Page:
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Prometheus2 Post time: 2012-12-14 15:07
Wrong. The middle East has always been fraught with wars and conquest. The most peaceful times wer ...
Your ideas are very simplistic, the European colonial powers, where a great disabling influence, creating boarders foreign laws and culture for their new colonies to plunder. Destroying the local culture and local laws. This is only a start. Ottoman Turkish was the official language of the Empire. It was a Turkic language highly influenced by Persian and Arabic. The Ottomans had three influential languages: Turkish, spoken by the majority of the people in Anatolia and by the majority of Muslims of the Balkans except in Albania and Bosnia; Persian, only spoken by the educated; and Arabic, spoken mainly in Arabia, North Africa, Iraq, Kuwait and the Levant. In the last two centuries, usage of these became limited, though, and specific: Persian served mainly as a literary language for the educated,
Before adopting Islam (a process that was greatly facilitated by the Abbasid victory at the 751 Battle of Talas, which ensured Abbasid influence in Central Asia) the Turkic peoples practiced a variety of shamanism. After this battle, many of the various Turkic tribes—including the Oghuz Turks, who were the ancestors of both the Seljuks and the Ottomans—gradually converted to Islam, and brought the religion with them to Anatolia beginning in the 11th century.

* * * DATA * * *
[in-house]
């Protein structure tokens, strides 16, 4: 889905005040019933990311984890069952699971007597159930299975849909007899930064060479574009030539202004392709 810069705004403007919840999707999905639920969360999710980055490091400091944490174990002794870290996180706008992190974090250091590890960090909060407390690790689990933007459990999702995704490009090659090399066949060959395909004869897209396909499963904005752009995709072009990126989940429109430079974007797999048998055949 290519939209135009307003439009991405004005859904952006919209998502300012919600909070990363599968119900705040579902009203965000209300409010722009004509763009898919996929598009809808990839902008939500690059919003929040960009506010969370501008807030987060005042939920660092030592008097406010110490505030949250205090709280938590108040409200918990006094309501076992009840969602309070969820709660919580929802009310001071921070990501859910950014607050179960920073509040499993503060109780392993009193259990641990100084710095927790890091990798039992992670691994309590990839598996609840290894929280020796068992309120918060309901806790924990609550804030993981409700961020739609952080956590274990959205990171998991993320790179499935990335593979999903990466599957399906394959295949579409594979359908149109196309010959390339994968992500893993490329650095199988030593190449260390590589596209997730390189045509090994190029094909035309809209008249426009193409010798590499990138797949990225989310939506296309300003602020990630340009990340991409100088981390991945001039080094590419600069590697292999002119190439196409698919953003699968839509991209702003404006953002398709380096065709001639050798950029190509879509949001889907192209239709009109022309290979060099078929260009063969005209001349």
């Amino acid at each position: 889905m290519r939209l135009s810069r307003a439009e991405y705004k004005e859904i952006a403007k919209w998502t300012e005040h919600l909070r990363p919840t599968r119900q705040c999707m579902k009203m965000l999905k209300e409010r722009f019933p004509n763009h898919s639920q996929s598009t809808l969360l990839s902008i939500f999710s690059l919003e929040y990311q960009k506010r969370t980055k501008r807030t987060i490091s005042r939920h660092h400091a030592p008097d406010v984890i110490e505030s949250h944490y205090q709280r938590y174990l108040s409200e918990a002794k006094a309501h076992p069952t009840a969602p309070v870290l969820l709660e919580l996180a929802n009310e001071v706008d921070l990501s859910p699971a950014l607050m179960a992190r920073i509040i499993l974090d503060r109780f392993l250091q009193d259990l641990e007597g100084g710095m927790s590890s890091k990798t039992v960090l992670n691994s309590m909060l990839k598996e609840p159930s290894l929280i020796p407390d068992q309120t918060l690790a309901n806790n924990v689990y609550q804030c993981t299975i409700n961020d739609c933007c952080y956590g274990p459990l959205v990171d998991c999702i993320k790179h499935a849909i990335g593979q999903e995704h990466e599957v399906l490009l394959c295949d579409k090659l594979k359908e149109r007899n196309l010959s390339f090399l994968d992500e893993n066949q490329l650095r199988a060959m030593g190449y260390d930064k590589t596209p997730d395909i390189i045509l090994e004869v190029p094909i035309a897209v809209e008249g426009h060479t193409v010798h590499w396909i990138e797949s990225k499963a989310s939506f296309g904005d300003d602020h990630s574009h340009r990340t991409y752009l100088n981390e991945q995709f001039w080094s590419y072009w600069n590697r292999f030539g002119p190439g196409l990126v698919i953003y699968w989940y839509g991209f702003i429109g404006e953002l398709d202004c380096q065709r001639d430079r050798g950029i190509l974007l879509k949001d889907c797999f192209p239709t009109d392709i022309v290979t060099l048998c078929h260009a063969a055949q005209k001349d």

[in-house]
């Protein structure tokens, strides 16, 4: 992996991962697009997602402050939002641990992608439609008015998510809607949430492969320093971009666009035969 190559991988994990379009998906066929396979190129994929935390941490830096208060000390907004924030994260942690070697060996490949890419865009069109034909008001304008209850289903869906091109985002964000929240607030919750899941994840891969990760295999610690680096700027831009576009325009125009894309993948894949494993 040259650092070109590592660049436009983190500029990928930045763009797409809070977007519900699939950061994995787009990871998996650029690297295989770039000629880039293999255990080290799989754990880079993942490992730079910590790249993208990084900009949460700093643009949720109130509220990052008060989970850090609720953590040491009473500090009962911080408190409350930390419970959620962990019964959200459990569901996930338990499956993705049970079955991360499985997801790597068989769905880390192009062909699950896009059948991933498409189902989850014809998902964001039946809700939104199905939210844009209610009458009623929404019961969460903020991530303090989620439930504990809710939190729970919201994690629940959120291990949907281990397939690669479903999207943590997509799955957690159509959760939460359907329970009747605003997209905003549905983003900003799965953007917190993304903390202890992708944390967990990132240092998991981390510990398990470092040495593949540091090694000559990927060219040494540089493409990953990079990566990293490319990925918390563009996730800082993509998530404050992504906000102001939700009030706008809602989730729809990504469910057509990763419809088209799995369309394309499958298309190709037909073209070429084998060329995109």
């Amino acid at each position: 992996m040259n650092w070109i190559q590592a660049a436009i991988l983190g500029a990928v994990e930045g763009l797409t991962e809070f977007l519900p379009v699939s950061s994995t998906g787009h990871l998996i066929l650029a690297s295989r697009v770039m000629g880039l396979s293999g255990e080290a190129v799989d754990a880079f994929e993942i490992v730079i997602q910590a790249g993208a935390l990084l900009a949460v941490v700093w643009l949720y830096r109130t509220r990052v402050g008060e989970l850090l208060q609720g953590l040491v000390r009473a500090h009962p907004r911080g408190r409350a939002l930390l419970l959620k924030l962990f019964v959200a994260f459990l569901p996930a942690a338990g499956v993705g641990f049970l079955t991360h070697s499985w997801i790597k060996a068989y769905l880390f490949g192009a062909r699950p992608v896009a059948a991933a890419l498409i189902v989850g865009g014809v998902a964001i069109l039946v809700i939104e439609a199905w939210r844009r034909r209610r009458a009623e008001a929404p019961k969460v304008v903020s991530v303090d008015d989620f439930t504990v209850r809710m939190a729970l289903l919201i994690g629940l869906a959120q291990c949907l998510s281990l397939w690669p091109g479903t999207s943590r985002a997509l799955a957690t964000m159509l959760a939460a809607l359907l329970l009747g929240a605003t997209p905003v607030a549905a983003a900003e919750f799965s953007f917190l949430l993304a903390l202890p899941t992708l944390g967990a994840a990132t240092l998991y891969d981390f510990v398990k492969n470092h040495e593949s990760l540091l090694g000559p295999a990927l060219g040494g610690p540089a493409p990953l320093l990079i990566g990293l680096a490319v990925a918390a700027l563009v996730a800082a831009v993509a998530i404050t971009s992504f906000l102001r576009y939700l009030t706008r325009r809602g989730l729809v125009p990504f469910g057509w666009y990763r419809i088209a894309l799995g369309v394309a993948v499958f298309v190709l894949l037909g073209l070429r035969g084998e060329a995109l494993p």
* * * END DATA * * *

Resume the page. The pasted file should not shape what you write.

The millets were the major religious groups that were allowed to retain their own religious laws, traditions, and language under the general protection of the sultan. As early as the reign of Mehmed II, extensive rights were granted to Phanariot Greeks, and Jews were invited to settle in Ottoman territory. This non-assimilative policy became a weakness after the rise of nationalism.
The lifestyle of the Ottoman Empire was fragmented, as the millet concept enabled many to coexist in a mosaic of cultures. The culture that evolved around the Ottoman court was known as the Ottoman Way, which was epitomized with the Topkapı Palace. There were also large metropolitan centers where the Ottoman influence expressed itself with a diversity similar to metropolises of today: Sarajevo, Skopje, Thessaloniki, Dimashq, Baghdad, Beirut, Jerusalem, Makkah and Algiers with their own small versions of Ottoman Provincial Administration replicating the culture of the Ottoman court locally.